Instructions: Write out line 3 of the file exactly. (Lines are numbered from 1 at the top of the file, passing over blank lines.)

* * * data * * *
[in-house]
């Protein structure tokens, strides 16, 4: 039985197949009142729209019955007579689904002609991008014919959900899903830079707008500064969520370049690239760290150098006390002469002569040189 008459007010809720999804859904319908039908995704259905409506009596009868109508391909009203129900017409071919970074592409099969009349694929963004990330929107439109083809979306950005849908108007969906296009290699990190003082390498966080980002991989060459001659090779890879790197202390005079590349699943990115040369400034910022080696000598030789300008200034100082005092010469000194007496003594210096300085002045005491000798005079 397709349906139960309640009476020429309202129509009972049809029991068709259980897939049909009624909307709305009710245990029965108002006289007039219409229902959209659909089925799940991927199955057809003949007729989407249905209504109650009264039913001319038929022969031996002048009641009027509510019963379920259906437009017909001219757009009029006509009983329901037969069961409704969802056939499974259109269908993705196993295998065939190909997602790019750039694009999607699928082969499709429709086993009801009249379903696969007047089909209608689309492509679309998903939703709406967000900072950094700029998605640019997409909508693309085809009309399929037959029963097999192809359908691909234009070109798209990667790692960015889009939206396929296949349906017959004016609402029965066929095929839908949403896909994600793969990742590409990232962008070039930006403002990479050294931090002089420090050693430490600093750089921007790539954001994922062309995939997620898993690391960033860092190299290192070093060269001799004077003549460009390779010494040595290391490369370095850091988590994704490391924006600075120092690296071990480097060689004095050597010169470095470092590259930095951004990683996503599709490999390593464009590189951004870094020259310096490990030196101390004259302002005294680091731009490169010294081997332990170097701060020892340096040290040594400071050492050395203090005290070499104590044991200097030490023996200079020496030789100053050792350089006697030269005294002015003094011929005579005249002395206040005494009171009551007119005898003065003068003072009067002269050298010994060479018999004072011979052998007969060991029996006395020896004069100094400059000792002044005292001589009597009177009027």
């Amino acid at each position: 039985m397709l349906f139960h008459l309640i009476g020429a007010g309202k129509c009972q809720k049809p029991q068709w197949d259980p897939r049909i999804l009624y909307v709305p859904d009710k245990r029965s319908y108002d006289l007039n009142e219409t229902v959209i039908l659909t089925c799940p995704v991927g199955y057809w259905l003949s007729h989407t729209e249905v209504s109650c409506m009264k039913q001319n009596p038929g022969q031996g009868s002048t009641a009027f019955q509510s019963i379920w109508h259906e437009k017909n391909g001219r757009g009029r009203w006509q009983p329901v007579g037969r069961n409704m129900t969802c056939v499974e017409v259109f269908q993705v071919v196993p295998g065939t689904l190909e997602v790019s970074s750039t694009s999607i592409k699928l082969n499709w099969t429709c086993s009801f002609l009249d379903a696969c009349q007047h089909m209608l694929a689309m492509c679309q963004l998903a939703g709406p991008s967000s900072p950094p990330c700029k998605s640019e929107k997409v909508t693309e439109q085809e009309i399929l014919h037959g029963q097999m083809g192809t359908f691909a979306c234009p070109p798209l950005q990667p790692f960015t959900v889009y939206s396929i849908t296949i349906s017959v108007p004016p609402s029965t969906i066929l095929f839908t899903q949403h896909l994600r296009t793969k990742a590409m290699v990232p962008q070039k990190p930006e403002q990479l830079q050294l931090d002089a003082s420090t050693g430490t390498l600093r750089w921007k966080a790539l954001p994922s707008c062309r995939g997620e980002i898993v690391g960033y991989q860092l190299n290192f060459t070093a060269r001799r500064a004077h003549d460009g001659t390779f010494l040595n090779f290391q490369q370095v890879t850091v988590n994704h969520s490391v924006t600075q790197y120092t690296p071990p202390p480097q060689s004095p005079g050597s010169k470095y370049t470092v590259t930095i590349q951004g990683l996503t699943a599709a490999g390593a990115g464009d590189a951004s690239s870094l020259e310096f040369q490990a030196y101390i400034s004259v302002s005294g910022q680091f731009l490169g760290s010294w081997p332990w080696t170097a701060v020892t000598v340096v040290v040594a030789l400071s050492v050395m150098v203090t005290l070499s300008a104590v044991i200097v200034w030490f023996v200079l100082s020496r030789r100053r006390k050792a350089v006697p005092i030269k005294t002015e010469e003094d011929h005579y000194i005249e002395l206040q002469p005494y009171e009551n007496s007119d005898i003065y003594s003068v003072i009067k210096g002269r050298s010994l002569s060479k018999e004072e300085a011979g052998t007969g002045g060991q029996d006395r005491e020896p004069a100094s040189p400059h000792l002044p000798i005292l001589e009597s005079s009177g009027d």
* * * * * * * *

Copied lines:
């Amino acid at each position: 039985m397709l349906f139960h008459l309640i009476g020429a007010g309202k129509c009972q809720k049809p029991q068709w197949d259980p897939r049909i999804l009624y909307v709305p859904d009710k245990r029965s319908y108002d006289l007039n009142e219409t229902v959209i039908l659909t089925c799940p995704v991927g199955y057809w259905l003949s007729h989407t729209e249905v209504s109650c409506m009264k039913q001319n009596p038929g022969q031996g009868s002048t009641a009027f019955q509510s019963i379920w109508h259906e437009k017909n391909g001219r757009g009029r009203w006509q009983p329901v007579g037969r069961n409704m129900t969802c056939v499974e017409v259109f269908q993705v071919v196993p295998g065939t689904l190909e997602v790019s970074s750039t694009s999607i592409k699928l082969n499709w099969t429709c086993s009801f002609l009249d379903a696969c009349q007047h089909m209608l694929a689309m492509c679309q963004l998903a939703g709406p991008s967000s900072p950094p990330c700029k998605s640019e929107k997409v909508t693309e439109q085809e009309i399929l014919h037959g029963q097999m083809g192809t359908f691909a979306c234009p070109p798209l950005q990667p790692f960015t959900v889009y939206s396929i849908t296949i349906s017959v108007p004016p609402s029965t969906i066929l095929f839908t899903q949403h896909l994600r296009t793969k990742a590409m290699v990232p962008q070039k990190p930006e403002q990479l830079q050294l931090d002089a003082s420090t050693g430490t390498l600093r750089w921007k966080a790539l954001p994922s707008c062309r995939g997620e980002i898993v690391g960033y991989q860092l190299n290192f060459t070093a060269r001799r500064a004077h003549d460009g001659t390779f010494l040595n090779f290391q490369q370095v890879t850091v988590n994704h969520s490391v924006t600075q790197y120092t690296p071990p202390p480097q060689s004095p005079g050597s010169k470095y370049t470092v590259t930095i590349q951004g990683l996503t699943a599709a490999g390593a990115g464009d590189a951004s690239s870094l020259e310096f040369q490990a030196y101390i400034s004259v302002s005294g910022q680091f731009l490169g760290s010294w081997p332990w080696t170097a701060v020892t000598v340096v040290v040594a030789l400071s050492v050395m150098v203090t005290l070499s300008a104590v044991i200097v200034w030490f023996v200079l100082s020496r030789r100053r006390k050792a350089v006697p005092i030269k005294t002015e010469e003094d011929h005579y000194i005249e002395l206040q002469p005494y009171e009551n007496s007119d005898i003065y003594s003068v003072i009067k210096g002269r050298s010994l002569s060479k018999e004072e300085a011979g052998t007969g002045g060991q029996d006395r005491e020896p004069a100094s040189p400059h000792l002044p000798i005292l001589e009597s005079s009177g009027d």